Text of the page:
Mobile app for learning software brought to campus by students
“There’s an app for that” is now true for one of the two software programs central to education at Mount Allison. Moodle Mobile, a free mobile app developed for the open-source learning software Moodle, has launched on campus as part of a student-led class initiative. The app features options not available on a web browser and extends the software’s accessibility to the ever-increasingly ubiquitous smartphone.
The app is capable of all of Moodle’s traditional functions, such as viewing and downloading course materials and sending and receiving messages. Its most novel feature is enabling push notifications. Students will receive instantaneous notifications on their phone when they receive assignment grades or feedback, as well as before an assignment is due. Users can customize how long before a due date Moodle Mobile notifies them.
“It’s saved me couple of times in different classes […] where we had an assignment due that evening but I totally forgot to upload it,” said Jonathan Cormier, a fourth-year commerce student.
Cormier, along with Sally Landry, a fourth-year commerce student, and Zachary MacKenzie, a fourth-year aviation student, helped bring Moodle Mobile to Mt. A. An early-version mobile app for Moodle was released in 2013, and the current Moodle Mobile app was released in July 2015. While it had been available since then, computing services had not yet implemented the app for use on Mt. A’s servers.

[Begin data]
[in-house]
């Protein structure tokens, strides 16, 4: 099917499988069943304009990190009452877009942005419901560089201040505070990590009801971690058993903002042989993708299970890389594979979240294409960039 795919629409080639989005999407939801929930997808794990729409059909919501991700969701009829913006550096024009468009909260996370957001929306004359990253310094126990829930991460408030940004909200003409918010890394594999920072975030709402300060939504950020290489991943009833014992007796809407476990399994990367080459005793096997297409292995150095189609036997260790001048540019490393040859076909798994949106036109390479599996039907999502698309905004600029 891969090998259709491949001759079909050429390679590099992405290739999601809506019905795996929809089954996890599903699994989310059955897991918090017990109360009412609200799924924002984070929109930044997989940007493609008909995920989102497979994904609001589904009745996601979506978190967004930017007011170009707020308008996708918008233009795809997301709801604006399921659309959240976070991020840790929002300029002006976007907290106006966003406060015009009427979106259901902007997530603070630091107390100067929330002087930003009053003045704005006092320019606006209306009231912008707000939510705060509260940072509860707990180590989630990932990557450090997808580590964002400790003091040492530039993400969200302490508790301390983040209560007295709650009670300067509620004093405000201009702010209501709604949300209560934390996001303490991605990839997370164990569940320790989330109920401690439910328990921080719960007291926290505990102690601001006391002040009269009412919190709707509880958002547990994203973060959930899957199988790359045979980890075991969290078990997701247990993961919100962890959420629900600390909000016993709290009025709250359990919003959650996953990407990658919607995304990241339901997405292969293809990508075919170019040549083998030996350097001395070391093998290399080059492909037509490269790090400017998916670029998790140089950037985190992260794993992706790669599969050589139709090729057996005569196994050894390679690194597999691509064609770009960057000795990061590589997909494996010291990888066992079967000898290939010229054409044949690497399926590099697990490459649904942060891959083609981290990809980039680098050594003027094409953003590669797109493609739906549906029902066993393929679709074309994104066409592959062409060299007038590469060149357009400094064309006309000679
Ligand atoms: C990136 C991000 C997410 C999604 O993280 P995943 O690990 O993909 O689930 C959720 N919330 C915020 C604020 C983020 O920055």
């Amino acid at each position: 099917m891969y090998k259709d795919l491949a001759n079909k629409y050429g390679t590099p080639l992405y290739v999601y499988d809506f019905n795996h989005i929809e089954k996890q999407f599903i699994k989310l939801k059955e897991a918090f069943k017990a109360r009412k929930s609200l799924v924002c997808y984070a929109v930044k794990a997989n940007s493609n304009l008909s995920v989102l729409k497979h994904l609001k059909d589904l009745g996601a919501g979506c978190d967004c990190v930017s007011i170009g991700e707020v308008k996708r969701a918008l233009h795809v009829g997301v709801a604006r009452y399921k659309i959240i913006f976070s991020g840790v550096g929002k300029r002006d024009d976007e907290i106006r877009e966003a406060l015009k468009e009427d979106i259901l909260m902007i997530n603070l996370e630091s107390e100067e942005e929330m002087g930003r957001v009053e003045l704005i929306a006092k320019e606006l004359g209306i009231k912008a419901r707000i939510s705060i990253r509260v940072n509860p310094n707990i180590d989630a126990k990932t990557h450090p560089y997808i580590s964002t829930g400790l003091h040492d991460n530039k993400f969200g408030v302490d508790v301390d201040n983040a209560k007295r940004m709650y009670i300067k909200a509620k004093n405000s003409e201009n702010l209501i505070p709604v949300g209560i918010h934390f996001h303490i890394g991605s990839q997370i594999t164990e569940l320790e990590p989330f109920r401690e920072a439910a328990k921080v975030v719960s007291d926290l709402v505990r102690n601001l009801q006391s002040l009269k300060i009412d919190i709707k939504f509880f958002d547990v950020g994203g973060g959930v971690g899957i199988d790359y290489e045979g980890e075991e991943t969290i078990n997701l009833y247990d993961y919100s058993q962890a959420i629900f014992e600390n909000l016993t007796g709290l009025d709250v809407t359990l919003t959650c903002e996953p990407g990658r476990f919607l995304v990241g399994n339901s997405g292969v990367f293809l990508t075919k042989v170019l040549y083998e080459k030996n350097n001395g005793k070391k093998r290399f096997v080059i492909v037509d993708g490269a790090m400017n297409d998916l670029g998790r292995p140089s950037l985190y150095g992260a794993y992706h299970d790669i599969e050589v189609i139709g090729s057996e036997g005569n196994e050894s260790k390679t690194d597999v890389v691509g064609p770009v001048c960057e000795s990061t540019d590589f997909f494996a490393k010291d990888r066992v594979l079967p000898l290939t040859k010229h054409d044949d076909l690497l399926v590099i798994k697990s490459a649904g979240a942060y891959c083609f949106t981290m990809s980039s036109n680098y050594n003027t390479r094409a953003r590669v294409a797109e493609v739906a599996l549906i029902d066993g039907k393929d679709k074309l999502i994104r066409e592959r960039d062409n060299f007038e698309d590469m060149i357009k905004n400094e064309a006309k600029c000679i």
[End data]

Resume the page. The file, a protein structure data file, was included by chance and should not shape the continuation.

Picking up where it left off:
Cormier, Landry and MacKenzie decided to pursue implementing Moodle Mobile on Mt. A’s servers as a project in their Computers and Society course taught by Laurie Ricker in the department of mathematics and computer science. Students in the class must design and execute projects which use technology for social impact. MacKenzie said their project was inspired by an honours student of Ricker’s, who is developing a mobile app for [email protected], the university’s academic administration software.
The group met with computing services several times over the fall term to discuss implementing Moodle Mobile on campus. Technicians from computing services prepared the app for use on Mt. A’s servers, while Cormier, Landry and MacKenzie promoted its use among students and explored its impact on education in the university. They’ve distributed posters around campus with a QR code which, when scanned by Snapchat, directs to the Moodle Mobile download page, and set up a booth in the Wallace McCain Student Centre on March 18 to help any students who had trouble downloading or using the app. They may also arrange for next year’s incoming first-year students to receive an information card about the app during frosh week.
“You have your phone with you a lot more than you carry your laptop,” said MacKenzie. “If you’re on a bus ride home or out on campus and you didn’t take your laptop […] you can scroll through a pdf to review on your way to class and whatnot.”
While the group has focused primarily on students who use Moodle, they said they believe professors may also find it useful. The app supports uploading documents and giving feedback on assignments as on the browser version, so may be of interest to professors.
“Obviously in a month when we finish the class and graduate, then we won’t be actively promoting the app anymore,” said Cormier.
“It started as a student-target sort of thing, but now that we’ve seen so much interest it would be more sustainable to let profs know about it,” Landry added.
The app is available to download for free on iOS, Android, Blackberry and Windows Mobile.
Download the app here: http://bit.ly/moodleMTA